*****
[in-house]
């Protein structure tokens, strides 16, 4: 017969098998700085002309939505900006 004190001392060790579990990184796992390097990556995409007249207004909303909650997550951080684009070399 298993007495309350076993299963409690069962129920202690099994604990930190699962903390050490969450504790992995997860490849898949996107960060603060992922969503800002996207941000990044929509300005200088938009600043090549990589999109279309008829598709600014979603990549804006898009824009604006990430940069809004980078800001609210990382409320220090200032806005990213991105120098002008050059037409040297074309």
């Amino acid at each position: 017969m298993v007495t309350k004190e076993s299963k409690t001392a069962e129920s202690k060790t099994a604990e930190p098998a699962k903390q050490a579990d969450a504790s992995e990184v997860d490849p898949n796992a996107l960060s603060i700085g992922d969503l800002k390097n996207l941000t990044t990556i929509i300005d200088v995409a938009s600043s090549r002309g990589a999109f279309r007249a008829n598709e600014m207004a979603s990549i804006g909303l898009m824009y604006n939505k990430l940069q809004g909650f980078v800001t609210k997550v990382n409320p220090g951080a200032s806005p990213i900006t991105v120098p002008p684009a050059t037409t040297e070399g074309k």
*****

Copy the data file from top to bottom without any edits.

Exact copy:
[in-house]
């Protein structure tokens, strides 16, 4: 017969098998700085002309939505900006 004190001392060790579990990184796992390097990556995409007249207004909303909650997550951080684009070399 298993007495309350076993299963409690069962129920202690099994604990930190699962903390050490969450504790992995997860490849898949996107960060603060992922969503800002996207941000990044929509300005200088938009600043090549990589999109279309008829598709600014979603990549804006898009824009604006990430940069809004980078800001609210990382409320220090200032806005990213991105120098002008050059037409040297074309």
């Amino acid at each position: 017969m298993v007495t309350k004190e076993s299963k409690t001392a069962e129920s202690k060790t099994a604990e930190p098998a699962k903390q050490a579990d969450a504790s992995e990184v997860d490849p898949n796992a996107l960060s603060i700085g992922d969503l800002k390097n996207l941000t990044t990556i929509i300005d200088v995409a938009s600043s090549r002309g990589a999109f279309r007249a008829n598709e600014m207004a979603s990549i804006g909303l898009m824009y604006n939505k990430l940069q809004g909650f980078v800001t609210k997550v990382n409320p220090g951080a200032s806005p990213i900006t991105v120098p002008p684009a050059t037409t040297e070399g074309k």